The City Growth Domino Effect


For the last several years, Minneapolis in particular and Saint Paul to a bit lesser extent have experienced a construction boom. While our growth does not approach the explosive levels seen in places like Texas, it's pretty substantial compared to our northern and midwestern peers. See the table below. [table id=2 /]

Way to go Omaha, apparently! I've never been, but I've heard it's pretty cool.

There are many reasons why the core cities in Minnesota are growing again after decades of slow population loss. Empty nesters downsizing! Millennials! The best park systems in the country! High per capita incomes! Matthew Yglesias has been saying it, and it seems people are agreeing.

The trendiest neighborhoods in Minneapolis have experienced the lion's share of the growth. Shocking, right? The places where people like to hang out, the ones with the best access to jobs and amenities like lakes and bike trails, end up being the ones people want to live in. But as this boom has crept along, projects are popping up in other areas as well. Not with the same frequency, but enough to suggest a domino effect.

Boom Goes the Neighborhood

There must be some kind of way outta here, said the joker to the thief.

The high demand in neighborhoods like North Loop, Stadium Village, and Uptown has gradually extended to areas that border these places as well. It's simple, really. As the hottest areas fill up, they increase the desirability of surrounding neighborhoods just by being proximal. Sustained growth makes developers and the banks that finance their projects, generally a cautious bunch, more willing to look at projects in the next tier of neighborhoods as well.

This next tier of neighborhoods getting new residents is almost more exciting to watch as an interested observer. Most projects are infill, meaning they are taking over vacant lots and surface parking or other low quality land uses. They strengthen neighborhoods and the city as a whole by knitting disparate areas together, a rising tide lifting all boats.

No project better encapsulates this domino effect than the 2700 University project which recently broke ground. Located in Saint Paul, the project sits along the border with Minneapolis. For most of my time in Minnesota, this stretch of University Avenue has been something of a no man's land. Not quite close enough to the action in Stadium Village or Dinkytown to the west and bordered by an odd mix of office parks, light industry and a highway to the east, it was never going to draw the first wave of new development that followed the housing collapse in 2008. In fact, previous proposals from that era fell apart, and it's been dormant since.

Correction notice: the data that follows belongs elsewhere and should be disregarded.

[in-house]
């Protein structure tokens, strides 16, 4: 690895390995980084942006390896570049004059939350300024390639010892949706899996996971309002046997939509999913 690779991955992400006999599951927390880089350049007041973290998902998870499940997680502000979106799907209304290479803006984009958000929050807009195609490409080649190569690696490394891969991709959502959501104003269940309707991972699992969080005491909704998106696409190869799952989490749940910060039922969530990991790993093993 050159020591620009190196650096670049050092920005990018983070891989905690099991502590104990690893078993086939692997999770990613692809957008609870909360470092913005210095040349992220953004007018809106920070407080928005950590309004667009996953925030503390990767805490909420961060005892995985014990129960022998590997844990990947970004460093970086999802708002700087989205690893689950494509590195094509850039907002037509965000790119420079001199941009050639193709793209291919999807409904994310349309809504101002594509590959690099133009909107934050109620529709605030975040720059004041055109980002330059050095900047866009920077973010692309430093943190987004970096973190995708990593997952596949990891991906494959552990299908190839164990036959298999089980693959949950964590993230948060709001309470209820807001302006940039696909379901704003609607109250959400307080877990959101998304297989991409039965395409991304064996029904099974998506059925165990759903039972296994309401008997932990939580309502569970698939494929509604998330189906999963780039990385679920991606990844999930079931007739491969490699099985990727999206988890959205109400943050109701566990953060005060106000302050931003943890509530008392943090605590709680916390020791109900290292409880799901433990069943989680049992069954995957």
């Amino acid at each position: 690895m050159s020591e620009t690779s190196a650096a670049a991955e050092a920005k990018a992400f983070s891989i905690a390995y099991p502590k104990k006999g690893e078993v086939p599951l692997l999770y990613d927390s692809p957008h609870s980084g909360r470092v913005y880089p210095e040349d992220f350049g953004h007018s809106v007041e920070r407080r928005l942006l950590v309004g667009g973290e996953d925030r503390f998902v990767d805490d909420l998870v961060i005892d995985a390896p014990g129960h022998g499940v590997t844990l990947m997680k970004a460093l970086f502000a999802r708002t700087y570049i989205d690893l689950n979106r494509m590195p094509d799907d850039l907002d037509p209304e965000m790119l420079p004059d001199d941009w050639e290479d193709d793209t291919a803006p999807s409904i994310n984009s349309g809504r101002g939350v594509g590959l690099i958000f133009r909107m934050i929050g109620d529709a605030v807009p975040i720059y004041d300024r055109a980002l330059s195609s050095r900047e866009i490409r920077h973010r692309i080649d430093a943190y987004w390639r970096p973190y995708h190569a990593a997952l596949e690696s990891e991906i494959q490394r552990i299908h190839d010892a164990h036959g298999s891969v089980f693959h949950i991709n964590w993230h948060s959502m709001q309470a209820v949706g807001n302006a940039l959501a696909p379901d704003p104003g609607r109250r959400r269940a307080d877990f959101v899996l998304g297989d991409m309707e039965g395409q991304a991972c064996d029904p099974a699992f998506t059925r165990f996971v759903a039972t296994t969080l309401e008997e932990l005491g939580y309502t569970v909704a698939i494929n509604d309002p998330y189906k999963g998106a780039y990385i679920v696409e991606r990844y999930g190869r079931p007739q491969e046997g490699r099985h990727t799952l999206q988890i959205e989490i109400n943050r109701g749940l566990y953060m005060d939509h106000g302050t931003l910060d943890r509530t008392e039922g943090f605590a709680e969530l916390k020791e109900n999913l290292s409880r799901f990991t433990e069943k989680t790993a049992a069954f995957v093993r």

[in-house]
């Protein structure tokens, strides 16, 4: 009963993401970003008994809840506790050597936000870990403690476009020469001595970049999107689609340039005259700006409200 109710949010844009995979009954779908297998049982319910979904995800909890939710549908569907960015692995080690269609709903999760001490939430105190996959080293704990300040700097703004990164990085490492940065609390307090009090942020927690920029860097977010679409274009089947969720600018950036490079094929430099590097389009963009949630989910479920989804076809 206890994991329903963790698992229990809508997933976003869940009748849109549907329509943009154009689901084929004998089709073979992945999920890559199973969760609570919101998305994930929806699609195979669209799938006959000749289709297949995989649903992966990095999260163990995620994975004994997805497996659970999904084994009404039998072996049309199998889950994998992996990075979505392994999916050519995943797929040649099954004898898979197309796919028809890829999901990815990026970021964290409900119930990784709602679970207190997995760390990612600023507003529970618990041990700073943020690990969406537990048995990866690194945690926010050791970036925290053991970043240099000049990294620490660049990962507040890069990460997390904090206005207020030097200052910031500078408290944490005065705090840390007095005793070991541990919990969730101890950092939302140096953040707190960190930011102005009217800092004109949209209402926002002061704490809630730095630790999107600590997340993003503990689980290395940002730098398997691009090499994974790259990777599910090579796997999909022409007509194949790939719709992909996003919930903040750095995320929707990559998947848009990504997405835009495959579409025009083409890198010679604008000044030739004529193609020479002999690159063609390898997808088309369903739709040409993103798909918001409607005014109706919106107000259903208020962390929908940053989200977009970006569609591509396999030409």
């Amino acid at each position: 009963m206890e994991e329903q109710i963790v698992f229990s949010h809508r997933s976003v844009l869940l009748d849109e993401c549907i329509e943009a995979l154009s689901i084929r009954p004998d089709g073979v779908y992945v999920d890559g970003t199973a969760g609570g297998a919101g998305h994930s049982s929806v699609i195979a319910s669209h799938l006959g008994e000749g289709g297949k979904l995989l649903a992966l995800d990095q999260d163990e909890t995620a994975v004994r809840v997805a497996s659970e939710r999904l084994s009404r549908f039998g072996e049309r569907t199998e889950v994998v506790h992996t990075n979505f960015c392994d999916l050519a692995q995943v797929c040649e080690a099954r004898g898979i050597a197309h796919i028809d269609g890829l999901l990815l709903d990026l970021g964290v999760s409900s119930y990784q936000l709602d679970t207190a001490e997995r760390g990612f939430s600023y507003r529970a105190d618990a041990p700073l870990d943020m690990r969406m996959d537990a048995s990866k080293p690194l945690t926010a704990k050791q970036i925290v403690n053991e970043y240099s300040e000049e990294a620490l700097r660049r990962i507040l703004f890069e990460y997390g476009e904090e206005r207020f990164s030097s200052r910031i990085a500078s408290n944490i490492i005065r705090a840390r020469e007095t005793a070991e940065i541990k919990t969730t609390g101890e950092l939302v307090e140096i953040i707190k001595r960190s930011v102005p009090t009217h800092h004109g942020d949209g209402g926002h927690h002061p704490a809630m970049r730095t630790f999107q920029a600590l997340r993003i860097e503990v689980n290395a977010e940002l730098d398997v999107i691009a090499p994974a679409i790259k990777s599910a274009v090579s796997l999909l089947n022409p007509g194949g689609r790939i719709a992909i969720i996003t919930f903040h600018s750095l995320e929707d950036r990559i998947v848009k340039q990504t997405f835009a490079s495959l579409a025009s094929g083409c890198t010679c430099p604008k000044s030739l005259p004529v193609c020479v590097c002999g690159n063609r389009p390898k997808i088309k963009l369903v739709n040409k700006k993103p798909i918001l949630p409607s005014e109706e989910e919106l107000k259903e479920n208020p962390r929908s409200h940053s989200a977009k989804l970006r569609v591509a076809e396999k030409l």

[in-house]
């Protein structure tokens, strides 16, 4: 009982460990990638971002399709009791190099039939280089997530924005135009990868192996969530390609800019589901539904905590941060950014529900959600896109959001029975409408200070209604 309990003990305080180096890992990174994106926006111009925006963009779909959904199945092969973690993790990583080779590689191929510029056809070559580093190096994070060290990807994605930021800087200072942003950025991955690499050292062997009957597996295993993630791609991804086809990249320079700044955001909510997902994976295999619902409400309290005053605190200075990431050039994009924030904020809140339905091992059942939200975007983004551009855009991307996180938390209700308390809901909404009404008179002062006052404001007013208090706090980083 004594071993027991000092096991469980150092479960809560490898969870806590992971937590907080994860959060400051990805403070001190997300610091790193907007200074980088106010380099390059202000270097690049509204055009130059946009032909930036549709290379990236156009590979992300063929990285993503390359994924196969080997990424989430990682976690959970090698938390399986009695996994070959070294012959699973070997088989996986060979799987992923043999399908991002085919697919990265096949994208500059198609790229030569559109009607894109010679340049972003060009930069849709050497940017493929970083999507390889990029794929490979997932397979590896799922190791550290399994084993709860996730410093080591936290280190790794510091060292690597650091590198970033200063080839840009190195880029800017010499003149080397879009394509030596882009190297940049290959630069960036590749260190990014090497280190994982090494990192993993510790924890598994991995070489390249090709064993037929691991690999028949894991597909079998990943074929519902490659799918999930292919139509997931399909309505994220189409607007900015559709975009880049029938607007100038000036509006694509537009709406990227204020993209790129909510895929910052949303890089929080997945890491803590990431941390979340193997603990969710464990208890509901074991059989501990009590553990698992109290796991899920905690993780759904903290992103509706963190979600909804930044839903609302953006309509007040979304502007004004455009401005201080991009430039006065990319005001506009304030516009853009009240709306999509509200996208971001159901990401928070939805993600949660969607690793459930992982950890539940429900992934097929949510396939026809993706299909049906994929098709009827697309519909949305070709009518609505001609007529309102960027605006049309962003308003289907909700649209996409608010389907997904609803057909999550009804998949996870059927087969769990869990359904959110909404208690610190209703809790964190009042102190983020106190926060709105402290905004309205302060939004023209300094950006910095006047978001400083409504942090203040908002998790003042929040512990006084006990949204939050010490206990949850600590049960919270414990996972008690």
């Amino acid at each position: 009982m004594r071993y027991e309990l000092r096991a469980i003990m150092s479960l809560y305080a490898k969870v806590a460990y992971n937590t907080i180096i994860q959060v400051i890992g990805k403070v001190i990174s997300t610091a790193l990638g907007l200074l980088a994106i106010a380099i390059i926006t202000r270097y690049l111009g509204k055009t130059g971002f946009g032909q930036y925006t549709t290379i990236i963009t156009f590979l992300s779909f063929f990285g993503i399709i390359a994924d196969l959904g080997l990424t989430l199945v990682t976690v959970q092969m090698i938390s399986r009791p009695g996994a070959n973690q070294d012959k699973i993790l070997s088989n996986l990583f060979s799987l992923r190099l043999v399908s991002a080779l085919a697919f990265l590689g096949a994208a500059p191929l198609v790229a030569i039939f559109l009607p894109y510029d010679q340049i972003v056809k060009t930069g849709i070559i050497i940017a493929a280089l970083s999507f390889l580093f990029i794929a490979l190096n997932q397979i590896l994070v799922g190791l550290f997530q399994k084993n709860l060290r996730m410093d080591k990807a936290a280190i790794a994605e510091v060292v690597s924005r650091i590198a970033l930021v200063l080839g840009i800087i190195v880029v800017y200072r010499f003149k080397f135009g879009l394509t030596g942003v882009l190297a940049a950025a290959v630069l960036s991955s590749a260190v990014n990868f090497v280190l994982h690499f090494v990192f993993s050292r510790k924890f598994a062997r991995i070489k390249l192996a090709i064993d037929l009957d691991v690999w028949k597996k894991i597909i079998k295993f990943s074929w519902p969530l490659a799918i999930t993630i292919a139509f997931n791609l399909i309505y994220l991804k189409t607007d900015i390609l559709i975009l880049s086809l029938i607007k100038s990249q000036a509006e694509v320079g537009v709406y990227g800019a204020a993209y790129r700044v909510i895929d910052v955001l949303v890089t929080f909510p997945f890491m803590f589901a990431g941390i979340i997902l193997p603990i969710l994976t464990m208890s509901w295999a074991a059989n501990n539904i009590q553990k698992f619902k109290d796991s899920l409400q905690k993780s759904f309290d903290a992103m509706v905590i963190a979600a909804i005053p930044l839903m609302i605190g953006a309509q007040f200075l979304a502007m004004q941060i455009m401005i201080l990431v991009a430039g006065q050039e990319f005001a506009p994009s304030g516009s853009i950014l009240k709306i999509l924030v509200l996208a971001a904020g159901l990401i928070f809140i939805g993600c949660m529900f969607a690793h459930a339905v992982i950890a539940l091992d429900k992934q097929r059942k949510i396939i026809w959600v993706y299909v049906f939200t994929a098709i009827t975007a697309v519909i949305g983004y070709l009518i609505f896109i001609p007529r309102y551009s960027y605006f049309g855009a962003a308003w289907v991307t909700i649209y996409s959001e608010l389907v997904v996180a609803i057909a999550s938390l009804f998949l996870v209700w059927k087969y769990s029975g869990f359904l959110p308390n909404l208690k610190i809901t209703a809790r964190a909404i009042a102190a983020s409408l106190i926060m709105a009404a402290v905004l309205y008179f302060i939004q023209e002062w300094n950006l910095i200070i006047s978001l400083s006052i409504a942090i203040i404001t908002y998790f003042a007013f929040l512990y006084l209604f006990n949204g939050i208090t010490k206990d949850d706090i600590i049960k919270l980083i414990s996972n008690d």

“We’re not in the North Loop and we’re not in Uptown, but I think we can compete with those locations by offering a similar product at a lower price.” -- Ryan Cronk, VP of Development for Flaherty & Collins

While the area around 2700 University isn't an obvious hot spot, it's also an area with great potential. The nearest residential neighborhood is Minneapolis' Prospect Park, a lovely, hilly, tree-covered area with loads of beautiful old houses and home to the famed Witch's Hat tower. It's the rumored inspiration for Bob Dylan's "All Along the Watchtower" where it was visible from his former residence in Dinkytown. This also puts it near the incredibly ambitious Prospect North plan. The already substantial growth in the Stadium Village and Dinkytown areas was a catalyst for this project, but the completion of the Green Line light rail connecting downtown Saint Paul through the University of Minnesota and over to downtown Minneapolis is another. There's a station directly across the street from where this building is going up, making you a short ride from either of the downtowns or the university, three major employment centers. If you're not looking to spend Uptown or North Loop money, this is a pretty nice spot to be instead.

Downmarket Effects

The rapid growth of the hottest neighborhoods means that nearly every project that has come through in the last few years was labeled "luxury." It's another word that's so bludgeoned with overuse as to be nearly meaningless. Yet it's true that many (most?) of the newest apartment buildings targeted the higher end of the market, and upward pressure on market rates is real. Much of this was inevitable. Demand for new multifamily housing in Minneapolis and Saint Paul as well as its inner suburbs increased much more quickly than supply could possibly keep up. I can decide I want a new apartment right now, but it often takes years to bring projects to fruition.

Despite the increasing rents, it seems we're a long way from any sort of crisis. If anything, the steady stream of new housing is helping to mitigate it. There's an expression sometimes used to describe this effect: "Today's luxury housing is tomorrow's affordable housing." A used car is less expensive than a new one, especially as new ones add creature comforts and features. This applies to housing as well.

It remains to be seen how much longer the construction boom will continue. Everything is cyclical so it's only a matter of time before a slowdown occurs. In the meantime, projects like 2700 University and others including Five15 on the Park, Pillsbury A-Mill, Lake Street Station, and Mill City Quarter show that a variety of types of projects are getting built and in more and more parts of the city. Even when these target the market rate or higher, they create a downmarket effect that expands availability everywhere, which can only be good for all of us in the long run.

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* Photo of Witch's Hat Tower courtesy of Tony Webster under CC 2.0.